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Protect Hawaii Reef Fishes From Unregulated Aquarium Collecting
If you've ever snorkeled in Hawaii, you are aware of the beautiful reef fish that live among the corals. But did you know that people in the aquarium collecting trade can simply scoop up these beautiful reef fish, put them in plastic bags and ship them off to distributors and stores around the world? Help us enact needed controls on the aquarium fish collecting trade.
In the state of Hawaii, all it takes is a $50 permit to collect reef fish and invertebrates for the aquarium trade.
There is little or no regulation of these collectors, even though the practice is decimating reef wildlife populations around the state. Endemic species (species found nowhere else but Hawaii) are threatened with extinction by the aquarium trade. Almost half of the top 20 species collected are endemic. Some of these endemic species die quickly in captivity. These fish can command a high price: one rare Hawaii endemic recently retailed for $9,500.
86% of all reef fish taken are algae-eaters. The loss of these fish means that the reefs suffer from an overgrowth of algae.
Fish in the wild can live for many years, once they get through the precarious juvenile stage. For example, Yellow Tangs can live for more than 40 years. However, up tot 40% of collected fish die before reaching the hobbyist; up to 97% of all wildlife taken is estimated to die within a year of capture.
ENCOURAGE GOVERNMENT TO TAKE ACTION
Hawaii's state government controls the reefs and the nearshore areas, but has not taken action to control aquarium collectors.
However, at the urging of residents (including Pacific Whale Foundation) the Maui County Council took steps last year to regulate aquarium collecting where it could. A bill passed in 2010 requires collectors in Maui County to obtain county permits, meet strict standards, and provide mortality reports, tax clearances and fees. Pacific Whale Foundation is proud to have testified on behalf of this new law -- which is the first to regulate aquarium extractors in Hawaii.
A second county bill to require humane treatment of reef fish collected by the aquarium trade underwent its final reading on January 21, 2011 -- and it passed unanimously! Pacific Whale Foundation is proud to have testified on this bill, which ensures the humane treatment of aquatic life collected by the aquarium trade. It bans cruel practices such as starvation (dealers starve wildlife for two to ten days before shipment in plastic bags, claiming that it boosts survival rates), finning (cutting off the sharp points of the dorsal fins to prevent the plastic bag from puncture) and fizzing (puncturing the fish's air bladder with a hypodermic needle to allow the fish to be quickly carried to the surface of the ocean).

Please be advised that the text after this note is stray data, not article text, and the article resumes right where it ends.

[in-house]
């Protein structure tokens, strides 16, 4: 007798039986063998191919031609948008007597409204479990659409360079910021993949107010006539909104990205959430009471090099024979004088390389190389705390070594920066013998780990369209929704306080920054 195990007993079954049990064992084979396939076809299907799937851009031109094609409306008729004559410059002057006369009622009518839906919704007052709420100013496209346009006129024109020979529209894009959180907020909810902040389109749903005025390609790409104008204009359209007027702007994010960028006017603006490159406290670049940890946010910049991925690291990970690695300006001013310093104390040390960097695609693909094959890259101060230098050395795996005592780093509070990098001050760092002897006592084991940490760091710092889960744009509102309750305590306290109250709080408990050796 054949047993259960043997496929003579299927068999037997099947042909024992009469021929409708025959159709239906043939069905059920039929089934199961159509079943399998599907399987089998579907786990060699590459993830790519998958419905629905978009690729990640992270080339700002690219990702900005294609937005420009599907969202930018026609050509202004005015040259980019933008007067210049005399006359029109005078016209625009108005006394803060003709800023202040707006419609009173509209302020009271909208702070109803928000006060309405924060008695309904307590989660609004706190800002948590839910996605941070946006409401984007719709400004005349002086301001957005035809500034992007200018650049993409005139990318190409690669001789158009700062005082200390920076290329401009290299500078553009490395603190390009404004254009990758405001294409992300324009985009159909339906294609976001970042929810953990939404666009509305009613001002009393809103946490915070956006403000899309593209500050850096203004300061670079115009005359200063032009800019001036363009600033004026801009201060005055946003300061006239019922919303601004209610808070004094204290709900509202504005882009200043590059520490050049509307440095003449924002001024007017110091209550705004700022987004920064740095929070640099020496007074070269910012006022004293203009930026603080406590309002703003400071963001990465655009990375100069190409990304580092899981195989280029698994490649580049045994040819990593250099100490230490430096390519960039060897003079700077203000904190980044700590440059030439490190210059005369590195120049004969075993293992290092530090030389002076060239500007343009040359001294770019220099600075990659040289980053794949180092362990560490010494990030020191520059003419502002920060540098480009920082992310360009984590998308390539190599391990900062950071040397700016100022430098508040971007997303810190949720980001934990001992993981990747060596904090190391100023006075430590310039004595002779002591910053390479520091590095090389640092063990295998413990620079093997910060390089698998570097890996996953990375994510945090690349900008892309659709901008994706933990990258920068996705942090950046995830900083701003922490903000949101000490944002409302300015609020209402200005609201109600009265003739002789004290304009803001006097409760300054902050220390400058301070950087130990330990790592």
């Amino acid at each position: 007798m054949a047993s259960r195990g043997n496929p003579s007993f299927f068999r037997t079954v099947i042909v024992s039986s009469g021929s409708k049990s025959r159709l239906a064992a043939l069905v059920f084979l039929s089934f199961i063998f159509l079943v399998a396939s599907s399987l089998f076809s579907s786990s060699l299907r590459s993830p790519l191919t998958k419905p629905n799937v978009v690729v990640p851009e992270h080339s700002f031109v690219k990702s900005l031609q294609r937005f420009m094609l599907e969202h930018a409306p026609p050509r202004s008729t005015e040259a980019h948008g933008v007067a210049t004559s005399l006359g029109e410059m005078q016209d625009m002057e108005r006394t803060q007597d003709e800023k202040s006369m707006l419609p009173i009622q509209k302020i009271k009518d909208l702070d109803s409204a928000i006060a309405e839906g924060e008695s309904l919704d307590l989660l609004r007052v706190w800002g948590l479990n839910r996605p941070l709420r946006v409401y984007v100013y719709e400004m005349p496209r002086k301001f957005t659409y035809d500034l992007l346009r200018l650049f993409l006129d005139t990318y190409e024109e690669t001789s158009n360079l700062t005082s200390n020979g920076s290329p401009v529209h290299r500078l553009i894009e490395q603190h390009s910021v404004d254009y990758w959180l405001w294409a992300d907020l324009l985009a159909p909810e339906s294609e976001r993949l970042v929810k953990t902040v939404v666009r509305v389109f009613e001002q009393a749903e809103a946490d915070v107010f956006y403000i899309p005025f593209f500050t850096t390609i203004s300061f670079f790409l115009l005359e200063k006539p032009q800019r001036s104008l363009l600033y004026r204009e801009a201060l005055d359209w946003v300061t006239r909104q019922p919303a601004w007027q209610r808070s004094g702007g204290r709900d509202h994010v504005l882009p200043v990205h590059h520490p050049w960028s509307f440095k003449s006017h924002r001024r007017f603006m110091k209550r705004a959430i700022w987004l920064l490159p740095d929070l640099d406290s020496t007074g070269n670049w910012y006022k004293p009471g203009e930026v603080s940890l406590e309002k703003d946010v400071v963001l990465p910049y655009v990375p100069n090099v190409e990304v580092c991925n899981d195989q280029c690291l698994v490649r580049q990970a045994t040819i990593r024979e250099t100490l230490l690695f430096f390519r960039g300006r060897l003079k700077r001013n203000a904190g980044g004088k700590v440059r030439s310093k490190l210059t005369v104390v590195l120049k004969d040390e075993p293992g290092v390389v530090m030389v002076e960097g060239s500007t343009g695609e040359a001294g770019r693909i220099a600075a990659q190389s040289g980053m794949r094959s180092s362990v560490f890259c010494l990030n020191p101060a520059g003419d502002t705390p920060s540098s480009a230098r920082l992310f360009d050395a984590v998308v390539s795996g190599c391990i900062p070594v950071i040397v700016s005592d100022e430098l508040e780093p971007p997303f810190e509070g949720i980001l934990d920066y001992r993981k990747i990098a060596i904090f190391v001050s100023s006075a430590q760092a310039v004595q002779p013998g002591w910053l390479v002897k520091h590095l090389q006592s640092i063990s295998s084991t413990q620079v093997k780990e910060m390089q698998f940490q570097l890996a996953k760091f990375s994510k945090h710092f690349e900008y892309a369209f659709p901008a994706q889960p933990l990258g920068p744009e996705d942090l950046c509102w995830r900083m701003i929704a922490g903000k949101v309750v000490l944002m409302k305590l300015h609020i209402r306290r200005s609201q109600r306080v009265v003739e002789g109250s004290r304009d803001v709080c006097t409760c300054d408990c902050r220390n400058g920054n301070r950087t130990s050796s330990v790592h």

Both Maui County bills helped raise public awareness about this issue. Now with a new governor in office and some new faces at Hawaii's state legislature, it appears that the state of Hawaii may also take action!
HELP SUPPORT STATEWIDE ACTION
Hawaii Senate Bill 580, as introduced by Senate President Shan Tsutsui, D-Central Maui; Sen. J. Kalani English, D-Upcountry, East Maui, Molokai, Lanai; and Senator Roz Baker, D-South, West Maui, would have prohibited the sale of any aquatic life taken from waters within the state for aquarium purposes, It would have established prohibitions, penalties, and fines for knowingly selling aquatic life for aquarium purposes taken from waters within the jurisdiction of the State. This new law would have required an aquarium permit to take marine or freshwater nongame fish and other aquatic life for aquarium purposes. It would also have imposed new standards for aquarium permit issuance determinations.
The law would have exempted those who take reef fish for food or bait, as well as for scientific or educational purposes or cultural or religious use. This law would not have impacted aquariums in homes in Hawaii and display aquariums in Hawaii (where wildlife is displayed but not for sale).
Pacific Whale Foundation testified at a hearing on SB 580 on Thursday, February 3 at the State Capitol. Many of our friends and supporters also submitted testimony via letters and email.
Many representatives of the aquarium collecting trade, all wearing matching shirts, also testified at the hearing. Sadly, the Senate committee chose to dramatically alter SB 580, changing it to a bill that would establish two new marine protected areas on Maui.
We are not giving up on statewide legislation to protect Hawaii's reef fish.
Sign the online petition today and help ban unregulated aquarium collection.